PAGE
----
Be sure to check your work by computing \(\vec\nabla\times\vec A\).

\(\vec A=\left\langle z\cos(y),z\sin(x),0\right\rangle\)

There are many other correct solutions.

We need to find a vector field \(\vec A\) satisfying \(\vec\nabla\times\vec A=\vec F\). So we need to solve \[\begin{aligned} \partial_y A_3-\partial_z A_2&=F_1=-\sin(x)\quad&&\text{(1)} \\ \partial_z A_1-\partial_x A_3&=F_2=\cos(y)\quad&&\text{(2)} \\ \partial_x A_2-\partial_y A_1&=F_2=z\cos(x)+z\sin(y)\quad&&\text{(3)} \end{aligned}\] for \(A_1\), \(A_2\) and \(A_3\). We assume \(A_3=0\). So the equations reduce to \[\begin{aligned} -\partial_z A_2&=-\sin(x)\quad&&\text{(1)} \\ \partial_z A_1&=\cos(y)\quad&&\text{(2)}\\ \partial_x A_2-\partial_y A_1&=z\cos(x)+z\sin(y)\quad&&\text{(3)} \end{aligned}\] We solve these successively.

- Equation (1) says \(\partial_z A_2=\sin(x)\). So \[ A_2=z\sin(x)+f(x,y) \]
- Equation (2) says \(\partial_z A_1=\cos(y)\). So \[ A_1=z\cos(y)+g(x,y) \]
- Using what we know about \(A_1\) and \(A_2\), equation (3) becomes \[\begin{aligned} \partial_x A_2\qquad-\qquad\partial_y A_1\qquad &=z\cos(x)+z\sin(y) \\ (z\cos(x)+\partial_x f)-(-z\sin(y)+\partial_y g) &=z\cos(x)+z\sin(y) \end{aligned}\] or \[ \partial_x f-\partial_y g=0 \] which we need to solve for \(f\) and \(g\). This is trivial. We take \(f=g=0\)
- Reassembling the solution, we find the vector potential is \[ \vec A=\left\langle A_1,A_2,A_3\right\rangle =\left\langle z\cos(y),z\sin(x),0\right\rangle \]

There are many other correct solutions.

We check by computing the curl of the vector potential: \[\begin{aligned} \text{curl}\vec A&=\vec\nabla\times\vec A =\begin{vmatrix} \hat\imath & \hat\jmath & \hat k \\ \partial_x & \partial_y & \partial_z \\ z\cos(y) & z\sin(x) & \quad 0\quad \end{vmatrix} \\ &=\hat\imath(0-\sin(x))-\hat\jmath(0-\cos(y))+\hat k(z\cos(x)--z\sin(y))\\ &=\left\langle -\sin(x),\cos(y),z\cos(x)+z\sin(y)\right\rangle \end{aligned}\] This is just our original vector field \(\vec F\).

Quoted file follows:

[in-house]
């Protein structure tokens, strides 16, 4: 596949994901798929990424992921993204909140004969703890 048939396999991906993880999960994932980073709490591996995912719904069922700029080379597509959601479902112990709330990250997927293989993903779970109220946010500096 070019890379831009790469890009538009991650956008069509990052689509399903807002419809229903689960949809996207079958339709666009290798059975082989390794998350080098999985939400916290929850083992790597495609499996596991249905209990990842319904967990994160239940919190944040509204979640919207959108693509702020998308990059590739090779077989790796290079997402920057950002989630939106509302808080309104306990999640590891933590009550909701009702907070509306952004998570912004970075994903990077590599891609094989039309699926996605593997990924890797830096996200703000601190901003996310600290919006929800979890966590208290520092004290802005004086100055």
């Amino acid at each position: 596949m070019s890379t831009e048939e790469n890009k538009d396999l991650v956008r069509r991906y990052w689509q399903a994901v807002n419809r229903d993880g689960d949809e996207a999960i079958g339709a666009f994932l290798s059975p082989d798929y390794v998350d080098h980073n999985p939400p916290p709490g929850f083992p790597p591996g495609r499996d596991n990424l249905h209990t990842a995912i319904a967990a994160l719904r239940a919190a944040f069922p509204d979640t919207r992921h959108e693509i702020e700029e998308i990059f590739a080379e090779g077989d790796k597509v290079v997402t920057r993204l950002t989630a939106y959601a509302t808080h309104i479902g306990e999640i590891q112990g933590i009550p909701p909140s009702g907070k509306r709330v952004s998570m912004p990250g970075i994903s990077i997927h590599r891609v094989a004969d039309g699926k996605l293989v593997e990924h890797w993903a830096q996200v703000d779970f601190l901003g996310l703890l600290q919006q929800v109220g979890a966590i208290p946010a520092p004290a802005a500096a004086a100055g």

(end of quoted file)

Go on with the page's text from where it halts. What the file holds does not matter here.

### Non-Uniqueness of the Vector Potential

We have said that there are many vector potentials for a given vector field, but how much non-uniqueness is there?

If \(\vec A\) and \(\vec B\) are both vector potentials for a vector field
\(\vec F\), then \(\vec A=\vec B+\vec C\) for some curl-free vector field
\(\vec C\).

Since \(\vec F=\vec\nabla\times\vec A=\vec\nabla\times\vec B\), we have \(\vec\nabla\times(\vec A-\vec B)=\vec0\). Consequently, \(\vec C=\vec A-\vec B\) is curl free.

Since every gradient field is curl-free and most curl-free fields are gradient fields, one frequently says you can add an arbitrary gradient, \(\vec\nabla f\), to a vector potential, \(\vec B\), and get another vector potential, \(\vec A\): \[ \vec A=\vec B+\vec\nabla f \]

We can now fulfill a promise from earlier on this page.

If a vector field \(\vec F\) has a vector potential, \(\vec B\), then
there is another vector potential, \(\vec A\), for which \(A_3=0\).

Since \(\vec B\) is a vector potential for \(\vec F\), so is \(\vec A=\vec B+\vec\nabla f\) for any function \(f\). We want to find \(f\) so that \(A_3=0\). The equation for \(A_3\) is: \[ A_3=B_3+\partial_z f \] So we pick \(f\) so that \(\partial_z f=-B_3\). In other words, \(f\) can be any \(z\)-antiderivative of \(-B_3\).